Supportive Friends and Family Make MS Less Nightmarish
I remember, as a young girl, waking up in the middle of the night to a strange, scary sight. My oldest sister, with whom I shared a bedroom, was being choked very aggressively. The culprit? Herself. Both of her very own hands were wrapped tightly around her neck in an apparent quest to strangle the life from her as she struggled to break free - from herself. Frightened, I yelled for my father who ran to our room to assess why he was frantically awakened from his slumber, and upon seeing my sister in dire straits, jumped to her rescue.
My father came to the rescue, and we were safe
He used his strength to pry the 'culprit's' hands from the 'victim's' throat - both of whom happened to be one and the same. I watched the horrific scene in a state of fearful confusion. Daddy, once he got my sister back to coherency, consoled her by explaining that she'd had a nightmare, but it was okay, that he's with her and she's safe. After a bit, she was settled enough to return to sleep. I returned to sleep also. The 'attack' was over; Daddy chased that 'ole nightmare away, and we were safe.
Waking up to my body betraying me
20-plus years later, I awakened in the morning in another state of fearful confusion, but it was my own scene this time. My eyes opened to extremely blurred vision, legs like jelly that could not support me standing, and dizziness. The unsuccessful yet very much necessary attempt to take a step toward my destination - the bathroom - resulted in my legs AND my bladder collapsing simultaneously onto my bed.
The first signs of MS
At this time in my life, I lived in my own home with my young son 30-40 minutes away from my parents, so frantically yelling for my Daddy to come to my rescue wasn't an option. And even if he could have come running, there couldn't have been a simple waking me up and consoling me by explaining that it was just a nightmare because this was most definitely real. 6 years later, I would find out just how real that morning truly was. That was what my neurologist believes was the onset of my multiple sclerosis (MS), when my body had indeed been attacked - by itself.
What caused my immune system to attack my body?
MS happens when your immune system attacks a fatty material called myelin along your spine. Myelin coats your nerve fibers to protect them. Without this outer shell, nerves become damaged and scar tissue may form. The damage means your brain can't send signals through your body correctly. What happened to make my sister have a nightmare attacking herself? We don't know. Why did my body decide to attack itself? We don't know. The cause of MS is unknown. What we do know, to date, is that it's considered an autoimmune disease in which the body's immune system attacks its own tissues.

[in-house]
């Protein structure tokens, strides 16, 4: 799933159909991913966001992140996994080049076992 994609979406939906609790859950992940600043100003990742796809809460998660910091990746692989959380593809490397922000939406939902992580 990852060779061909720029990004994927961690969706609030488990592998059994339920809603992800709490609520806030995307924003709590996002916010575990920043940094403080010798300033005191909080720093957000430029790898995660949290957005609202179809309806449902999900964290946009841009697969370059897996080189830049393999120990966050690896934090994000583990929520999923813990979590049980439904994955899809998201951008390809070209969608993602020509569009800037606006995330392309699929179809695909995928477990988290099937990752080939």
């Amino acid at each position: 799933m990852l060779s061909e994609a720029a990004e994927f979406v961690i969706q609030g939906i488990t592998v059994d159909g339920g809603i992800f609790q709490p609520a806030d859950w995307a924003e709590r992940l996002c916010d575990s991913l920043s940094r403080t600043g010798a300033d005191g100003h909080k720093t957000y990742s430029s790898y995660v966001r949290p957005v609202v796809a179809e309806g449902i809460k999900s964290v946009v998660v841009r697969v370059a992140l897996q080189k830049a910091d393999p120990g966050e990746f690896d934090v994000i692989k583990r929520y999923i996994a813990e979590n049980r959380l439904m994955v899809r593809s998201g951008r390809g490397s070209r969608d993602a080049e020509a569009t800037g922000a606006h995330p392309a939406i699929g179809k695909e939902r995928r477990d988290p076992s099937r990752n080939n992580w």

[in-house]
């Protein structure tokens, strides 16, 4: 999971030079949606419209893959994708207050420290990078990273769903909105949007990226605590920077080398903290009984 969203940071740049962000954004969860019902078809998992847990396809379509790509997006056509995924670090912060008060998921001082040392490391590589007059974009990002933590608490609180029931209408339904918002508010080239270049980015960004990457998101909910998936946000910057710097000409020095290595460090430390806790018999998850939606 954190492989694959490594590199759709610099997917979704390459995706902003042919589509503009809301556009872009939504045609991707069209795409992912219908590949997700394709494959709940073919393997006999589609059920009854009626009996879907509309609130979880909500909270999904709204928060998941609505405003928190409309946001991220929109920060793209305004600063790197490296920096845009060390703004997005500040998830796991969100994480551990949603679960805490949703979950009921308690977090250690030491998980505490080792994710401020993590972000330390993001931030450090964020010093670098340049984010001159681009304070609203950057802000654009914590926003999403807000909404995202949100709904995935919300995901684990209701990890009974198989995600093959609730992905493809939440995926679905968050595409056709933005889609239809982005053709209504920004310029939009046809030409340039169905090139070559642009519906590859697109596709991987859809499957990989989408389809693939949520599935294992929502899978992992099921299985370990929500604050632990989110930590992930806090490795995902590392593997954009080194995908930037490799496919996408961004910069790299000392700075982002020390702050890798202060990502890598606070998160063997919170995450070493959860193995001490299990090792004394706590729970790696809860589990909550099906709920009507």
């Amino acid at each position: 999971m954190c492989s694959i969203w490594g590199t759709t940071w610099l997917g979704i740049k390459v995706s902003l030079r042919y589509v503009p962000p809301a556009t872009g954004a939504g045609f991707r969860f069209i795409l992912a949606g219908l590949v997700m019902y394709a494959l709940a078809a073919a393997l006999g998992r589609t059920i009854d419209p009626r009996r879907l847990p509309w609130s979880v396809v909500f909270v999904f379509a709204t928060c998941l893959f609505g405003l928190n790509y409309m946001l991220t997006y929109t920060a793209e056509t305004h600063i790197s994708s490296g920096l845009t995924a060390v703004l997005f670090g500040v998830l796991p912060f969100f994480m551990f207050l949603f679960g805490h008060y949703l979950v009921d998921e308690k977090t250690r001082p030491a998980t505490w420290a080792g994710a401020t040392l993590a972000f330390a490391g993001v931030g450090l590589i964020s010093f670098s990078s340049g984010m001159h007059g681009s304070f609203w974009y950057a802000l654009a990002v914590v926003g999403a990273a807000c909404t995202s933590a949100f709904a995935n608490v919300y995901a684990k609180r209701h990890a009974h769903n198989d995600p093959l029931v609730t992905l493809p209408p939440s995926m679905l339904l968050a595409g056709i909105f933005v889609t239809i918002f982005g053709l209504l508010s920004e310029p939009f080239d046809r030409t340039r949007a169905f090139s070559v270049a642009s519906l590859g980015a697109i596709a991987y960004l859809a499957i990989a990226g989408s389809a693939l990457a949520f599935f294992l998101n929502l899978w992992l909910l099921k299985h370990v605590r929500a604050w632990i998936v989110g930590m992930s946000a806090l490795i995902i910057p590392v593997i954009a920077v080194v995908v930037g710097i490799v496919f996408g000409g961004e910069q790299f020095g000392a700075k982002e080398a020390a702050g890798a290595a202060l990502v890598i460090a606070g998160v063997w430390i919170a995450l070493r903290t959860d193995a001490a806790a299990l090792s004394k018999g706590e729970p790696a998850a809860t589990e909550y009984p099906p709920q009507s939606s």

MS is a lifelong condition
I also know that, though my sister awoke to a reality where she was safe from harm from her nightmarish attack, I awoke to a reality where the nightmare was to live on. MS is a lifelong condition with symptoms such as fatigue, pain, bladder and bowel problems, movement and coordination difficulties, vision and cognition changes, and possibly even emotional/mental health problems. A diagnosis of MS meant that I had to adapt to a new lifestyle which I've often referred to as my 'new normal'.
My loved ones 'rescue' me with their support
Luckily for me, even if my 'nightmare' couldn't be chased away, as Daddy told my sister, it's okay. He, my mother, and my loved ones let me know that it is okay and that they are with me each time they render unconditional love and support along this challenging journey. When they acknowledge that there’s so much uncertainty with MS and are open to being understanding and flexible. When they make themselves available to help me with even the everyday things I may need help with. When they don't leave me behind, but are able to either be with me or make it possible for me to be with them. Those are the times I feel 'rescued,' and those are the times that living with multiple sclerosis is not so nightmarish at all.
How do you feel before getting an MRI done?